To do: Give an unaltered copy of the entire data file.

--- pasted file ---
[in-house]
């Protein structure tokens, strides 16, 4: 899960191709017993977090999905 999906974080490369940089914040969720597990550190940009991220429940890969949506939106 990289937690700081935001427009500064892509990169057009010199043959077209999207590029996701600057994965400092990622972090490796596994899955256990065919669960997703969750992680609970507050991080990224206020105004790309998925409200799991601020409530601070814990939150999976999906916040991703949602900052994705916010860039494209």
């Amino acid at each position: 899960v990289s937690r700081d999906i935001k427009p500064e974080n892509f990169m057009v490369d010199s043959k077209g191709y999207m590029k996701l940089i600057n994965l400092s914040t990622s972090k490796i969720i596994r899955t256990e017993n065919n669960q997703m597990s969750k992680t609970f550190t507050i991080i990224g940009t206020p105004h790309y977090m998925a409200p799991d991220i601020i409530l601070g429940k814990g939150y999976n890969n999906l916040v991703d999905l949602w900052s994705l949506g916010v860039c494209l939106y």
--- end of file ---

[in-house]
């Protein structure tokens, strides 16, 4: 899960191709017993977090999905 999906974080490369940089914040969720597990550190940009991220429940890969949506939106 990289937690700081935001427009500064892509990169057009010199043959077209999207590029996701600057994965400092990622972090490796596994899955256990065919669960997703969750992680609970507050991080990224206020105004790309998925409200799991601020409530601070814990939150999976999906916040991703949602900052994705916010860039494209």
């Amino acid at each position: 899960v990289s937690r700081d999906i935001k427009p500064e974080n892509f990169m057009v490369d010199s043959k077209g191709y999207m590029k996701l940089i600057n994965l400092s914040t990622s972090k490796i969720i596994r899955t256990e017993n065919n669960q997703m597990s969750k992680t609970f550190t507050i991080i990224g940009t206020p105004h790309y977090m998925a409200p799991d991220i601020i409530l601070g429940k814990g939150y999976n890969n999906l916040v991703d999905l949602w900052s994705l949506g916010v860039c494209l939106y």